Underneath Interstate 110, wheels are turning fast. People are reluctant to use their brakes. Crashes are accepted. It's not a driver’s nightmare. The Blake Doyle Skatepark is a boarders dream.
The Blake Doyle Skatepark is named after the Pensacola skater who died in 2015. Local millennials have rallied around his memory. The park’s name is a soulful reminder of the flame of youth. Blake’s memory has bolstered the entire project during a long development journey.
The park is a cornerstone of the Hollice T. Williams Greenway. The revitalized space is a phoenix rising from the ashes. ‘Project Greenway’ will connect neighborhoods and emphasize outdoor fun. The substantial buzz around the skatepark has many residents eager for the next steps to begin.
“You can feel the neighborhood growing, people are coming out and staying out,” says Julie Sterbough, who owns a home on 6th avenue.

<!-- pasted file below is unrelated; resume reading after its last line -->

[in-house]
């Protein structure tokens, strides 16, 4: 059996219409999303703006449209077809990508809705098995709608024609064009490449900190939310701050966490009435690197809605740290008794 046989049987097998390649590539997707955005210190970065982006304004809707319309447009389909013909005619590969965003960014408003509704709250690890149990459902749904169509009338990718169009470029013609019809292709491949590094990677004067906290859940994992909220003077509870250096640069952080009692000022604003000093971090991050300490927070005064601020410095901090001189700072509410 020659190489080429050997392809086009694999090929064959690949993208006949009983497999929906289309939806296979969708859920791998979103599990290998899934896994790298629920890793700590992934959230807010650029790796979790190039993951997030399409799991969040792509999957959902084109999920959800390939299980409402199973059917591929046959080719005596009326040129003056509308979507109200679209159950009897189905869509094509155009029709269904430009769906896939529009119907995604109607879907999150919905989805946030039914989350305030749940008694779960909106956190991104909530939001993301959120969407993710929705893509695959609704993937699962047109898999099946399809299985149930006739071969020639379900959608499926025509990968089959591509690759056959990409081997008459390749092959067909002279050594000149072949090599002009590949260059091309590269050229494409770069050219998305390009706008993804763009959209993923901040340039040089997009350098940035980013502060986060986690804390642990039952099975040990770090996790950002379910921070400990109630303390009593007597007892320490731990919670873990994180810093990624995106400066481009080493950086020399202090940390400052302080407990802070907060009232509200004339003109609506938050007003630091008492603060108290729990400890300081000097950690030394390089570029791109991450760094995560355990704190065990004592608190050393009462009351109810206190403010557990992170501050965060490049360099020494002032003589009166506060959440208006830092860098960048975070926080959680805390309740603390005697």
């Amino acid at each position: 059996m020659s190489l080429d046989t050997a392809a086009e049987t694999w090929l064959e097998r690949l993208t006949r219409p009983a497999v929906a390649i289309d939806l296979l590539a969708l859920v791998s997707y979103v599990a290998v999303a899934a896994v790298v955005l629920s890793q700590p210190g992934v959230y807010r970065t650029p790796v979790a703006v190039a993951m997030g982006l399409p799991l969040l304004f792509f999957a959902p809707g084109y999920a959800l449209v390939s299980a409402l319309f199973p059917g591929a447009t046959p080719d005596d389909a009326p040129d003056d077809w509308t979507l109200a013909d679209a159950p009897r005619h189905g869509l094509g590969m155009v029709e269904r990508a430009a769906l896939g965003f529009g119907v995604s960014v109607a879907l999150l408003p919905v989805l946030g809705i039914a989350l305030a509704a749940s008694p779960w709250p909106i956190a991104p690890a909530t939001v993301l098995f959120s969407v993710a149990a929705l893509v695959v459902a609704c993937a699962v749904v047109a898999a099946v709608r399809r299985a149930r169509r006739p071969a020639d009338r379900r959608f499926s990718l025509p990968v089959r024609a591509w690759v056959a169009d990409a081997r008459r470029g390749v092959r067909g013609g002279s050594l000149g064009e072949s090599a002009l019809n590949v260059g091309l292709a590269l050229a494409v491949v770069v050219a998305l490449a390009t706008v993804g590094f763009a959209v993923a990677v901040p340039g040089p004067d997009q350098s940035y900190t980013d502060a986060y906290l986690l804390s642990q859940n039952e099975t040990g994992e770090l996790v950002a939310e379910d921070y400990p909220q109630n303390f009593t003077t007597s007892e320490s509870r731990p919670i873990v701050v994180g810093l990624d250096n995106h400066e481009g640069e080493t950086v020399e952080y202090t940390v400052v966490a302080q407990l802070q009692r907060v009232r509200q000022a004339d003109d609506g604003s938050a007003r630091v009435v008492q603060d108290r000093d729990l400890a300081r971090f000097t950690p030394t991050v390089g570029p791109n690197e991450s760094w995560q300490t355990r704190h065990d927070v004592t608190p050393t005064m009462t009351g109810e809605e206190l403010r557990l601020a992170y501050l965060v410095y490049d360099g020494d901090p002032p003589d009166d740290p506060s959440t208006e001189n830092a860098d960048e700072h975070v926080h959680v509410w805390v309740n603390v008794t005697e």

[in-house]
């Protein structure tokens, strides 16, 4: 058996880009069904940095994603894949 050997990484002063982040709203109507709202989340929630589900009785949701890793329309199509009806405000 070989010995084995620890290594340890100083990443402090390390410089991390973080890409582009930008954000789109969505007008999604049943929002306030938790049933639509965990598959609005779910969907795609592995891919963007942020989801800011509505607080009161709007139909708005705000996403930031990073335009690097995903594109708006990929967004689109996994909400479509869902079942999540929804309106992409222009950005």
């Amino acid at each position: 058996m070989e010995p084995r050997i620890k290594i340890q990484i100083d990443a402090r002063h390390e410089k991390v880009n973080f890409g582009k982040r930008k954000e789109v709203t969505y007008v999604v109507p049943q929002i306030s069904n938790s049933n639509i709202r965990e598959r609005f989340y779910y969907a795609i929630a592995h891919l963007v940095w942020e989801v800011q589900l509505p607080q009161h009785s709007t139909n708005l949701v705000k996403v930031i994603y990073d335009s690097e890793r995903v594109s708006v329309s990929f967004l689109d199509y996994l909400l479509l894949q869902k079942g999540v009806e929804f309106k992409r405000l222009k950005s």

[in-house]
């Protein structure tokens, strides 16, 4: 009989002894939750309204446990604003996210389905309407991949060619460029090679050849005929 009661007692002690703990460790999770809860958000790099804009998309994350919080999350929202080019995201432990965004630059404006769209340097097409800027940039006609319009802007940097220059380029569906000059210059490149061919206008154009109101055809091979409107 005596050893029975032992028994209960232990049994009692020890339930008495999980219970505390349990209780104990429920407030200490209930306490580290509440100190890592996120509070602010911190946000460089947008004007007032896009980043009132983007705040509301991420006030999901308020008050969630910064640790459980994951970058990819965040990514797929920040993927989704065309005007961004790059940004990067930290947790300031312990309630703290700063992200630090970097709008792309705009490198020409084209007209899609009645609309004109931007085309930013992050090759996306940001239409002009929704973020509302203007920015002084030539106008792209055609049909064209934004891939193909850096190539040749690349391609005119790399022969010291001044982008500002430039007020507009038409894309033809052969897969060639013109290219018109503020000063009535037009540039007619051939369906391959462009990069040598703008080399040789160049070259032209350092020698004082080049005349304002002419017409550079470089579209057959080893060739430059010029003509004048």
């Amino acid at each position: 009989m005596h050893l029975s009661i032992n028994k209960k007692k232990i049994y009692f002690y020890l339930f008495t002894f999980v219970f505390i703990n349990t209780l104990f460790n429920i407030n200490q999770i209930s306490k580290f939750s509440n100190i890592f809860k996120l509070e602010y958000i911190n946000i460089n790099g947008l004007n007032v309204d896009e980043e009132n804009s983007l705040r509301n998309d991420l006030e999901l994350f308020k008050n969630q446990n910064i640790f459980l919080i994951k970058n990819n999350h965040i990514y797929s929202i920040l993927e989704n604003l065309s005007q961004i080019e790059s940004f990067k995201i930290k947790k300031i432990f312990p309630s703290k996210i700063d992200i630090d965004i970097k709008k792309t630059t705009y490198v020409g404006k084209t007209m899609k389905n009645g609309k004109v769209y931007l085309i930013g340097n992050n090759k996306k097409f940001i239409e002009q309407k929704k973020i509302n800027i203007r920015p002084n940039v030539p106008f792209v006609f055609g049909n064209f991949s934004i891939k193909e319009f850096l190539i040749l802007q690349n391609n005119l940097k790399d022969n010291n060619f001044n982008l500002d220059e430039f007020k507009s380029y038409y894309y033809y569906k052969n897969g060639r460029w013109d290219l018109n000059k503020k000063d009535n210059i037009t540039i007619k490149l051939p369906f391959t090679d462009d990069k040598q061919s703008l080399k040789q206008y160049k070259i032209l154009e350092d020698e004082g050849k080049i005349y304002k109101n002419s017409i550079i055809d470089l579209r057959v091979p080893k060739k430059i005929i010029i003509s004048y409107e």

Lifelong resident Jon Shell assembled the team and led the design process for the park. He says that the large and open design of the skatepark makes it a unique venue. At 25,000 square feet, the park is suited for all types of skateboards, with an emphasis on speed. The layout also accommodates the most important person at the skatepark: the newcomer. Young people in the area are encouraged to try skateboarding here in the beginner areas.
Even though the park opened on May 2, the first major event was “Opening Day” on June 10th, a transformative event designed to represent the diversity of Pensacola. Hosting GOATS like Andrew Reynolds at “Opening Day” is one way that Jon Shell plans to put the skatepark on the map. Doing it in a way that brings Pensacola together under its historic interstate dividing line, might just guarantee it.
Check out the Blake Doyle Skatepark under Interstate 110 in Pensacola along North Hayne Street. The park is open from 10am to 10pm and there is no admission. Remember to grab your helmet. See you out there!
Story By: John Sjoberg
Photo: Anthony Potts: WUWF Public Media